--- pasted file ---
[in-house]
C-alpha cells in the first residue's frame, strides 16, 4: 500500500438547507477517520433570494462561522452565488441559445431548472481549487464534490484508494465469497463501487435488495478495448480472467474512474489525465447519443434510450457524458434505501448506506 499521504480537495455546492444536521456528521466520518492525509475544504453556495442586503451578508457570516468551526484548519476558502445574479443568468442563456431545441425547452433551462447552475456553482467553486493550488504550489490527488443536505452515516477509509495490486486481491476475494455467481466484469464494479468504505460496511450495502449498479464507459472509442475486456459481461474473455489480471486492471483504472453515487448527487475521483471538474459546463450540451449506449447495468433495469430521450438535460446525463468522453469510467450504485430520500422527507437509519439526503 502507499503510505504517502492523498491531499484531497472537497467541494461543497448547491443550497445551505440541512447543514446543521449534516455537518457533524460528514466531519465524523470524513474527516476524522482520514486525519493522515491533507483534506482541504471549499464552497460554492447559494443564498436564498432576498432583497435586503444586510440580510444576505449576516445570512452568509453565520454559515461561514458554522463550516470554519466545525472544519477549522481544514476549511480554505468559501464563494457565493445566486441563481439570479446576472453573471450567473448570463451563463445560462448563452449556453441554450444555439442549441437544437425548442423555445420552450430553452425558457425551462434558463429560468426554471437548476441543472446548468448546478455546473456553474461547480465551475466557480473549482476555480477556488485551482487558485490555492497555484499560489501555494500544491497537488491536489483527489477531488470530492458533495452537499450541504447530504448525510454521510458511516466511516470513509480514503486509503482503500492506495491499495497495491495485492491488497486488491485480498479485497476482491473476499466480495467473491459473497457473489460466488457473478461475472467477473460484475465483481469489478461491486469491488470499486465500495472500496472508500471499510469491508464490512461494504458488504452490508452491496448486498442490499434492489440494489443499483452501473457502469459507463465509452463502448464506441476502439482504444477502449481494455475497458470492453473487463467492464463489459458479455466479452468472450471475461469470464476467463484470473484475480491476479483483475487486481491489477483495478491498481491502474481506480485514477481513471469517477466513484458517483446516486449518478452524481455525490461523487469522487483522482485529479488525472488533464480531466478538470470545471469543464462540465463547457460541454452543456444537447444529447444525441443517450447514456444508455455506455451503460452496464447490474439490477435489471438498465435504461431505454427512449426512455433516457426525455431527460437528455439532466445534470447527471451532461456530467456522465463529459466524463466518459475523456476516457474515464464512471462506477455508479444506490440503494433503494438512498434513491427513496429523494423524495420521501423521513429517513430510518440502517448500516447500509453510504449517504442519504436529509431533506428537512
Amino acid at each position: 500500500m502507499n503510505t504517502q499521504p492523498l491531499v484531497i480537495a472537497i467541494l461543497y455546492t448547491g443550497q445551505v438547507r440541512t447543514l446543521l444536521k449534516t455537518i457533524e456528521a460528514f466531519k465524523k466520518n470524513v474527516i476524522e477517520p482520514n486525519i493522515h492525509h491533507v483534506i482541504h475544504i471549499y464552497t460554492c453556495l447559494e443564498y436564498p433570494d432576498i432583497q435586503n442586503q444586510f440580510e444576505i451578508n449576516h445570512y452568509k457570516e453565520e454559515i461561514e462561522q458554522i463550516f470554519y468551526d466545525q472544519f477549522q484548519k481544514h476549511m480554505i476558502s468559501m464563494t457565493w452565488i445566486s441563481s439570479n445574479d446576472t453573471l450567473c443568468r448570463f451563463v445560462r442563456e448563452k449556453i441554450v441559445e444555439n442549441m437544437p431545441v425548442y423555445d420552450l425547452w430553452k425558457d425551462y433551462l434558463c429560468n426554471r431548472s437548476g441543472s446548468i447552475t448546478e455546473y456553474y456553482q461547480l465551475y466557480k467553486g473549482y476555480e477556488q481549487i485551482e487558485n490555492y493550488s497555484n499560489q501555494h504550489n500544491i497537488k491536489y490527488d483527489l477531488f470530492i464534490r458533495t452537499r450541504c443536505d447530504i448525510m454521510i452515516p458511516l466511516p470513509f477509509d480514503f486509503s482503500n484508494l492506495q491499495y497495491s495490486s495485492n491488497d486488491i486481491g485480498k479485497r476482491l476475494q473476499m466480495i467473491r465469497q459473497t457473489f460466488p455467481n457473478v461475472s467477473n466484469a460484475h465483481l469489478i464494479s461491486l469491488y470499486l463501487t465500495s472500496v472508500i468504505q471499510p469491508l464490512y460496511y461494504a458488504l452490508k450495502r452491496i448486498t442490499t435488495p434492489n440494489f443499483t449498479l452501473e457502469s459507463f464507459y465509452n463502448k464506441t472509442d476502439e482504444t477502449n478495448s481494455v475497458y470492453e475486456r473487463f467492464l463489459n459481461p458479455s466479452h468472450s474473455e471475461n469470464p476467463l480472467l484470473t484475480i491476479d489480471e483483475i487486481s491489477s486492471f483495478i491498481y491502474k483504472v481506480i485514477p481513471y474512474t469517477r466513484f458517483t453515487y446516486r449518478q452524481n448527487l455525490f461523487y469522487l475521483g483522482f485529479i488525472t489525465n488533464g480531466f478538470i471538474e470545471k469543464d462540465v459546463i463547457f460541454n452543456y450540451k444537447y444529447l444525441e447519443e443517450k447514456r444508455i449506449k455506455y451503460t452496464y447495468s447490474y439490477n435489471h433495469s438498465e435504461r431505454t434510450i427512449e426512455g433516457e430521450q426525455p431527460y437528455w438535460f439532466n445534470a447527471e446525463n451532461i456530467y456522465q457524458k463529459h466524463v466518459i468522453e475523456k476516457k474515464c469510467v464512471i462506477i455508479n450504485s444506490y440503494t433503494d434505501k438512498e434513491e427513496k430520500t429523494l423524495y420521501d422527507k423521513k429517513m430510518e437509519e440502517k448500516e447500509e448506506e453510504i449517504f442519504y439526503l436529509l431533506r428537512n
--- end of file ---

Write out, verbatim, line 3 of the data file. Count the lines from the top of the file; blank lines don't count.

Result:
Amino acid at each position: 500500500m502507499n503510505t504517502q499521504p492523498l491531499v484531497i480537495a472537497i467541494l461543497y455546492t448547491g443550497q445551505v438547507r440541512t447543514l446543521l444536521k449534516t455537518i457533524e456528521a460528514f466531519k465524523k466520518n470524513v474527516i476524522e477517520p482520514n486525519i493522515h492525509h491533507v483534506i482541504h475544504i471549499y464552497t460554492c453556495l447559494e443564498y436564498p433570494d432576498i432583497q435586503n442586503q444586510f440580510e444576505i451578508n449576516h445570512y452568509k457570516e453565520e454559515i461561514e462561522q458554522i463550516f470554519y468551526d466545525q472544519f477549522q484548519k481544514h476549511m480554505i476558502s468559501m464563494t457565493w452565488i445566486s441563481s439570479n445574479d446576472t453573471l450567473c443568468r448570463f451563463v445560462r442563456e448563452k449556453i441554450v441559445e444555439n442549441m437544437p431545441v425548442y423555445d420552450l425547452w430553452k425558457d425551462y433551462l434558463c429560468n426554471r431548472s437548476g441543472s446548468i447552475t448546478e455546473y456553474y456553482q461547480l465551475y466557480k467553486g473549482y476555480e477556488q481549487i485551482e487558485n490555492y493550488s497555484n499560489q501555494h504550489n500544491i497537488k491536489y490527488d483527489l477531488f470530492i464534490r458533495t452537499r450541504c443536505d447530504i448525510m454521510i452515516p458511516l466511516p470513509f477509509d480514503f486509503s482503500n484508494l492506495q491499495y497495491s495490486s495485492n491488497d486488491i486481491g485480498k479485497r476482491l476475494q473476499m466480495i467473491r465469497q459473497t457473489f460466488p455467481n457473478v461475472s467477473n466484469a460484475h465483481l469489478i464494479s461491486l469491488y470499486l463501487t465500495s472500496v472508500i468504505q471499510p469491508l464490512y460496511y461494504a458488504l452490508k450495502r452491496i448486498t442490499t435488495p434492489n440494489f443499483t449498479l452501473e457502469s459507463f464507459y465509452n463502448k464506441t472509442d476502439e482504444t477502449n478495448s481494455v475497458y470492453e475486456r473487463f467492464l463489459n459481461p458479455s466479452h468472450s474473455e471475461n469470464p476467463l480472467l484470473t484475480i491476479d489480471e483483475i487486481s491489477s486492471f483495478i491498481y491502474k483504472v481506480i485514477p481513471y474512474t469517477r466513484f458517483t453515487y446516486r449518478q452524481n448527487l455525490f461523487y469522487l475521483g483522482f485529479i488525472t489525465n488533464g480531466f478538470i471538474e470545471k469543464d462540465v459546463i463547457f460541454n452543456y450540451k444537447y444529447l444525441e447519443e443517450k447514456r444508455i449506449k455506455y451503460t452496464y447495468s447490474y439490477n435489471h433495469s438498465e435504461r431505454t434510450i427512449e426512455g433516457e430521450q426525455p431527460y437528455w438535460f439532466n445534470a447527471e446525463n451532461i456530467y456522465q457524458k463529459h466524463v466518459i468522453e475523456k476516457k474515464c469510467v464512471i462506477i455508479n450504485s444506490y440503494t433503494d434505501k438512498e434513491e427513496k430520500t429523494l423524495y420521501d422527507k423521513k429517513m430510518e437509519e440502517k448500516e447500509e448506506e453510504i449517504f442519504y439526503l436529509l431533506r428537512n